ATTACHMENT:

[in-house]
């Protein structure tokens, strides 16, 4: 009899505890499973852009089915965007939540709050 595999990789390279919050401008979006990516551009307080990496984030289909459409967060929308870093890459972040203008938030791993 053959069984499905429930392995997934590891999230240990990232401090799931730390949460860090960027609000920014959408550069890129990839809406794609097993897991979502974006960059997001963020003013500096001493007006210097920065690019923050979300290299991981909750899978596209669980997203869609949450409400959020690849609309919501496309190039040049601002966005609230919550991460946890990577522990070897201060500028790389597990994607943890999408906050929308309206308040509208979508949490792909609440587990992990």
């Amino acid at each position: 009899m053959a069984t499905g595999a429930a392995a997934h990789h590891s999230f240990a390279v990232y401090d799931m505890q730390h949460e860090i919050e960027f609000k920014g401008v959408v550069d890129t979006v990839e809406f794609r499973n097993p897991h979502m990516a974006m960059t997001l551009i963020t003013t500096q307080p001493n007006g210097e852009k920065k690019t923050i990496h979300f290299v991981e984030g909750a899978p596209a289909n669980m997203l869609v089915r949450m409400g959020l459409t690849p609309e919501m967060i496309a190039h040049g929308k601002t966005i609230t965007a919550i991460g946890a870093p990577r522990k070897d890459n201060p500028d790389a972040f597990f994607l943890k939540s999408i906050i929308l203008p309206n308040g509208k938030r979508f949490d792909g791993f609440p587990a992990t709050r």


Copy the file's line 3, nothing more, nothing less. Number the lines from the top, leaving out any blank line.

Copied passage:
């Amino acid at each position: 009899m053959a069984t499905g595999a429930a392995a997934h990789h590891s999230f240990a390279v990232y401090d799931m505890q730390h949460e860090i919050e960027f609000k920014g401008v959408v550069d890129t979006v990839e809406f794609r499973n097993p897991h979502m990516a974006m960059t997001l551009i963020t003013t500096q307080p001493n007006g210097e852009k920065k690019t923050i990496h979300f290299v991981e984030g909750a899978p596209a289909n669980m997203l869609v089915r949450m409400g959020l459409t690849p609309e919501m967060i496309a190039h040049g929308k601002t966005i609230t965007a919550i991460g946890a870093p990577r522990k070897d890459n201060p500028d790389a972040f597990f994607l943890k939540s999408i906050i929308l203008p309206n308040g509208k938030r979508f949490d792909g791993f609440p587990a992990t709050r």